Investing For The End Of Oil
Regular readers may know that I reject the hypothesis that oil demand will soon peak. I have explained my reasons for this in earlier columns. See, for example, Electric Vehicles Aren’t Slowing Oil Demand.
I view such predictions much like the “peak oil” predictions of a decade or so ago, in which many serious people wrongly argued that global oil production was entering terminal decline.
In both cases — peak oil and peak demand — the predictions were accepted by a large enough segment of investors that they influenced oil prices.
Fear of peak oil was likely one factor that kept oil prices hovering around $100/bbl for longer than they should have. After all, if oil is going to become scarce, investors are going to be bullish on oil.
Peak demand creates the opposite scenario. It would mean that there’s going to be too much oil. Who needs oil when Elon Musk is going to fly down in his Iron Man suit and deliver affordable electric vehicles (EVs) to everyone? And who could be bullish on oil in that case?
In a nutshell, I do believe that peak oil demand will eventually occur as EVs, self-driving cars, and ride-sharing are adopted on a massive scale. I just estimate that the timing is more than a decade away.
But investors always need to consider the possibility that their hypothesis is wrong. So, what if I am wrong?
Let me set aside the reasons I doubt that a fast transition away from oil can occur, and just assume that it can. What would that mean? It means you should devote investment dollars to companies that are making EVs, companies that are making components for EVs, and companies that are involved in enabling self-driving cars.
The most obvious example of a company in this space is probably EV manufacturer Tesla Inc (NASDAQ: TSLA). But Tesla is going to have to grow exponentially for years to justify its lofty market capitalization. Tesla’s investors are paying a hefty premium by just about every fundamental measure. If EV adoption is slower than anticipated, or if Tesla fails to deliver on its exponential growth projections, then the company’s shares will likely come crashing back to earth.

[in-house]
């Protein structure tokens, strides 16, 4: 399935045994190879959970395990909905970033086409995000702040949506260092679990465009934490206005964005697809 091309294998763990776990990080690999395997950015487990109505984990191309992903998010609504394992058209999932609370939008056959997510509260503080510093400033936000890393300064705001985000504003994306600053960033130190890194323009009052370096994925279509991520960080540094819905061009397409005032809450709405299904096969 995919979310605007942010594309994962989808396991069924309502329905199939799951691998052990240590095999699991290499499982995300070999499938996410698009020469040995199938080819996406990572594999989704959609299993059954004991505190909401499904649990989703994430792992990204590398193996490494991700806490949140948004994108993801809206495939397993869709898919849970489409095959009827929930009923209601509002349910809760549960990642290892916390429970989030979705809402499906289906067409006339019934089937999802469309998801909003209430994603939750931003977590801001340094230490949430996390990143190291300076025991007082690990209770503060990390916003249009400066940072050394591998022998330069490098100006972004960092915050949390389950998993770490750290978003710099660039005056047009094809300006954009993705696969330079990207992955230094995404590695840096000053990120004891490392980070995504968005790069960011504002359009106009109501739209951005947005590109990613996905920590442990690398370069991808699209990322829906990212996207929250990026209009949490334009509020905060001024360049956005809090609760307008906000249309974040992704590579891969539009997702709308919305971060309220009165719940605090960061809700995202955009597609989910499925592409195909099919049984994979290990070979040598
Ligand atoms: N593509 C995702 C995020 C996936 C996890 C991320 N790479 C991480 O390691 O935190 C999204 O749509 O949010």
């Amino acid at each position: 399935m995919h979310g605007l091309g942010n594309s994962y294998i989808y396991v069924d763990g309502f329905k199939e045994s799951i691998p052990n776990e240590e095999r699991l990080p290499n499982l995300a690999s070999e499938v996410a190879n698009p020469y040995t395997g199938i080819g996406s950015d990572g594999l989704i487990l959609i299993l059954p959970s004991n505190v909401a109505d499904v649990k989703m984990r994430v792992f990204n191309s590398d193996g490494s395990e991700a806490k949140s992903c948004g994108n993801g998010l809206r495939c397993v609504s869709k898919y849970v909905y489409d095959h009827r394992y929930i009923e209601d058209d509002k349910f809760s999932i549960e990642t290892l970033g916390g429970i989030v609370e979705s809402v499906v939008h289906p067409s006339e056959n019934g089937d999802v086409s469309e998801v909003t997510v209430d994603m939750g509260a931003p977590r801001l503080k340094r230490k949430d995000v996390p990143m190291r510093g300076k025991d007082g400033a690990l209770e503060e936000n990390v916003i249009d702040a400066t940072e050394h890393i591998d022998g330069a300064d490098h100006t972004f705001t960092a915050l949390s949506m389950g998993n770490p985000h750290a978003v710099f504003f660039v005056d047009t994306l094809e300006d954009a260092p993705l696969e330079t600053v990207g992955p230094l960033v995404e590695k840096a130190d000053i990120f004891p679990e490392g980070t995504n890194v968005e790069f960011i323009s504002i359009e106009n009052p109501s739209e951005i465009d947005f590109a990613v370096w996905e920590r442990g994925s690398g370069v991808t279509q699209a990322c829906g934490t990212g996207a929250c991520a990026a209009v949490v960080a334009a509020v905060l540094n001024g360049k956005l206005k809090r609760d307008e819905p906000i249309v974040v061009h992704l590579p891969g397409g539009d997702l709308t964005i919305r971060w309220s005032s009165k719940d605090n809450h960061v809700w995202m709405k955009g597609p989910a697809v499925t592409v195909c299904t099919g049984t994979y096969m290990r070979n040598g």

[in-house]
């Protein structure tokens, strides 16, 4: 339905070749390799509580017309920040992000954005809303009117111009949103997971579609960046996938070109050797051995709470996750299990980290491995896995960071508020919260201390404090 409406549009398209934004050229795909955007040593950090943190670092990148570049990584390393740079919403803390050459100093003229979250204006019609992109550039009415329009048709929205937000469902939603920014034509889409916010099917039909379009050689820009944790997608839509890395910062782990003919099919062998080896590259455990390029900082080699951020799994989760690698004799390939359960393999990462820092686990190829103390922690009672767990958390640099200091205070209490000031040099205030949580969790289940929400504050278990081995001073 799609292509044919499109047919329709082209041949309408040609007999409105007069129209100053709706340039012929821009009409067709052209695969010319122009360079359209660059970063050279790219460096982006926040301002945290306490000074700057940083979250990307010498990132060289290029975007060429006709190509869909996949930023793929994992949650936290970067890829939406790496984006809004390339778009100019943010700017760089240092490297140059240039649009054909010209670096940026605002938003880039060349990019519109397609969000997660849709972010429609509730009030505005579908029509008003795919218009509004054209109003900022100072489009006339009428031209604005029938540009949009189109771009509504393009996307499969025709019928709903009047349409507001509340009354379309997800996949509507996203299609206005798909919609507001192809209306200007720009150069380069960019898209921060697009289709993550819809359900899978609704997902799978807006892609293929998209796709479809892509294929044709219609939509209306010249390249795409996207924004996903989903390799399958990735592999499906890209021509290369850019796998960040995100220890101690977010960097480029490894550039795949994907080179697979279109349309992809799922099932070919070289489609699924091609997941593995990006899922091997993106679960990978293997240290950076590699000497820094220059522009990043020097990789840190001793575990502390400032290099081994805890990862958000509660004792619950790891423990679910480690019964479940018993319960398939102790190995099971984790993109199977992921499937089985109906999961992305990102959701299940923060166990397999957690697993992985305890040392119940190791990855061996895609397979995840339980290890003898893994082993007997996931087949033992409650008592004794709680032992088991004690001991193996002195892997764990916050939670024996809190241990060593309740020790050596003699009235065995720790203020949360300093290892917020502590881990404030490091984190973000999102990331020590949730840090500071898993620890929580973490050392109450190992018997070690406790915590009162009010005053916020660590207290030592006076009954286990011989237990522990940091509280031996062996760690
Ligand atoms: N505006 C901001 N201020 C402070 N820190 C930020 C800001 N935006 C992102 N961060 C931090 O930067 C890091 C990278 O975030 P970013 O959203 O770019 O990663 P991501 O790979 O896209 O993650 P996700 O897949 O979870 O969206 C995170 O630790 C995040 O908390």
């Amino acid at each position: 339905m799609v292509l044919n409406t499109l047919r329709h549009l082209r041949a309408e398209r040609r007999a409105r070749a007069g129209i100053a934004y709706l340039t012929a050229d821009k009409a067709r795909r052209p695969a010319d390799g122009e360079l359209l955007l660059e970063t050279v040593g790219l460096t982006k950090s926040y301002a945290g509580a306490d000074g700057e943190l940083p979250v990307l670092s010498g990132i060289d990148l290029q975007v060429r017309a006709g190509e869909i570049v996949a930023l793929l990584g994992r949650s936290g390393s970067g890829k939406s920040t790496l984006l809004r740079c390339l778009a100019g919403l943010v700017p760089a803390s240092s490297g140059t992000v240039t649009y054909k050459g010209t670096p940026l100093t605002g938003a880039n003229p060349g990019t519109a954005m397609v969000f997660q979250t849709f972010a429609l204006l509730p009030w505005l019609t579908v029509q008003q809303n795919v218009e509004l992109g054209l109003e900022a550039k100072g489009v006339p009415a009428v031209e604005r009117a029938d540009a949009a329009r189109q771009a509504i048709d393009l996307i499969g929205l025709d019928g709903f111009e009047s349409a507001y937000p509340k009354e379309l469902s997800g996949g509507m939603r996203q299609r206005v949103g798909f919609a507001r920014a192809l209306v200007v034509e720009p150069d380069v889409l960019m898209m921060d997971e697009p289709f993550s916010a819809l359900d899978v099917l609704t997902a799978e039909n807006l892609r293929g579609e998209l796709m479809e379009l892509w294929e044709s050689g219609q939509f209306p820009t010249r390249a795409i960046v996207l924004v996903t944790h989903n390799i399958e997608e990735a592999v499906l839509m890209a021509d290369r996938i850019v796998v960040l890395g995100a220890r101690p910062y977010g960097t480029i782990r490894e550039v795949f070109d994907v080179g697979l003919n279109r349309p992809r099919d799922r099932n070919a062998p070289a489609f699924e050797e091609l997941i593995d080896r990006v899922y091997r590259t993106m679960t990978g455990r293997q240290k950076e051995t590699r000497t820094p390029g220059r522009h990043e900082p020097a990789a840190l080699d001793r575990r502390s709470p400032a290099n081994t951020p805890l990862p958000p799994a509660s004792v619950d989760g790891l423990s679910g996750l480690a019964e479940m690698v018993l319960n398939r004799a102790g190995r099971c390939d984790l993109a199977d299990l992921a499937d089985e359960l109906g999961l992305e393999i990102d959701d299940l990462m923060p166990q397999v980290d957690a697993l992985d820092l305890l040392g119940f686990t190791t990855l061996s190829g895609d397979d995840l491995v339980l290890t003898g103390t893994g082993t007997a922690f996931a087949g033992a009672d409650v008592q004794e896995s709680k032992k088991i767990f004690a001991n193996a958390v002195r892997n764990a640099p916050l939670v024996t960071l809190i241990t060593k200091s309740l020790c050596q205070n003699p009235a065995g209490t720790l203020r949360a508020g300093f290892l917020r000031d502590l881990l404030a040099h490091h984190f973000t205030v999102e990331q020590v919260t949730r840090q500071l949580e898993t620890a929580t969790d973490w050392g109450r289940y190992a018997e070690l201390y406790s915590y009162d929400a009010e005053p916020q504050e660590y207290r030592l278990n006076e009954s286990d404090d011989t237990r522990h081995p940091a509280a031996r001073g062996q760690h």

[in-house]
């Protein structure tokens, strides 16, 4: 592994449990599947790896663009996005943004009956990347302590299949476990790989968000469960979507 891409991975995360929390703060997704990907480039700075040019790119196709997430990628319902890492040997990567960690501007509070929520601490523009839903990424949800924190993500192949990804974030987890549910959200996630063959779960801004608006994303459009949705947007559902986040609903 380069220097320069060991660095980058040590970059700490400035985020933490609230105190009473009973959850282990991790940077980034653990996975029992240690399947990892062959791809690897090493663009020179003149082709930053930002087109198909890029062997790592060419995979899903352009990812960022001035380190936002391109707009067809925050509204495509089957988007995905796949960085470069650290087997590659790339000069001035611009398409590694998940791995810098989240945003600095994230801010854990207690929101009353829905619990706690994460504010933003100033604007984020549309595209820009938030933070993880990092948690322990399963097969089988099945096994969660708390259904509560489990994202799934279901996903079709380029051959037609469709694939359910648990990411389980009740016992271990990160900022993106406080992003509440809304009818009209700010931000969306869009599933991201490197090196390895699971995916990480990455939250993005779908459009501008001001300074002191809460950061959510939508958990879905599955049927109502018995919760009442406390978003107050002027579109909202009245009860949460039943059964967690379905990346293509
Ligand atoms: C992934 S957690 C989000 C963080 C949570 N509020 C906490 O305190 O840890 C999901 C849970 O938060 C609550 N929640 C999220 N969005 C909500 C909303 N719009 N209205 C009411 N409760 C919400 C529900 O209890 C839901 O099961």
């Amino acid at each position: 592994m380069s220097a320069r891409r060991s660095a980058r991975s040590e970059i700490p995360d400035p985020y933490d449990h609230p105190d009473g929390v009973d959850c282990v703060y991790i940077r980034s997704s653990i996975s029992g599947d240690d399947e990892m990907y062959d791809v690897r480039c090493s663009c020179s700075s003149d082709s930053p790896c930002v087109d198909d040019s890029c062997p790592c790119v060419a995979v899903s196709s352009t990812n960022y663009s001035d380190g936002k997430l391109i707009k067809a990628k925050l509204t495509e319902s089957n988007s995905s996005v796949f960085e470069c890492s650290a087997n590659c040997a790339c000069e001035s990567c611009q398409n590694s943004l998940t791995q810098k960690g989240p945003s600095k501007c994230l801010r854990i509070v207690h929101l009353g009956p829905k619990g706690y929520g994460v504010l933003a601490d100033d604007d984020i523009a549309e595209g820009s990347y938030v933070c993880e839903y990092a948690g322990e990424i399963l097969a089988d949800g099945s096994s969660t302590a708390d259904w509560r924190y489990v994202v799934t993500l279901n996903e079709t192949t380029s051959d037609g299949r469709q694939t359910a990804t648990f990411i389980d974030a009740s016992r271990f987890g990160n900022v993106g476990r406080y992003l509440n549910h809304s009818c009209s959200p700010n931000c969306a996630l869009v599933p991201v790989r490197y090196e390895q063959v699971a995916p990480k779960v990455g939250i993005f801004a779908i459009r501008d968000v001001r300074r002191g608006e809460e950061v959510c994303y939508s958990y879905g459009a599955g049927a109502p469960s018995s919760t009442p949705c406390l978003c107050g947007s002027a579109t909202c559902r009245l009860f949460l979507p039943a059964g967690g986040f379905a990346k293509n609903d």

Instead, consider companies that make the lithium-ion batteries used to power many EVs. The electronics giant Panasonic Corporation (OTCMKTS: PCRFY), for example, has committed to an investment in Tesla’s giant battery factor of up to $1.6 billion. Or, you might consider a much smaller (and riskier) option like Arotech Corporation (NASDAQ: ARTX), which among other things sells lithium-ion batteries.
There are also raw material suppliers, like specialty chemical producer Albemarle Corporation (NYSE: ALB). Albermarle is the largest supplier of lithium in the world and has already seen its share price more than double in the past two years. But be warned that the company also trades at a lofty PE ratio of 42. Beyond that, look to lithium miners, or producers and suppliers of cobalt, another critical element for lithium-ion battery production.
The good news is that most of these companies should thrive even if peak oil demand is many years away. The caveat is that growth won’t be as explosive if peak oil demand occurs in the year 2035 instead of 2022, for instance. Oh, and it can be tough to find a bargain in this space given the pervasive belief that peak demand is at hand.
Next week I will discuss some of the companies that are working on another technology expected to disrupt our current demand for oil — the self-driving automobile.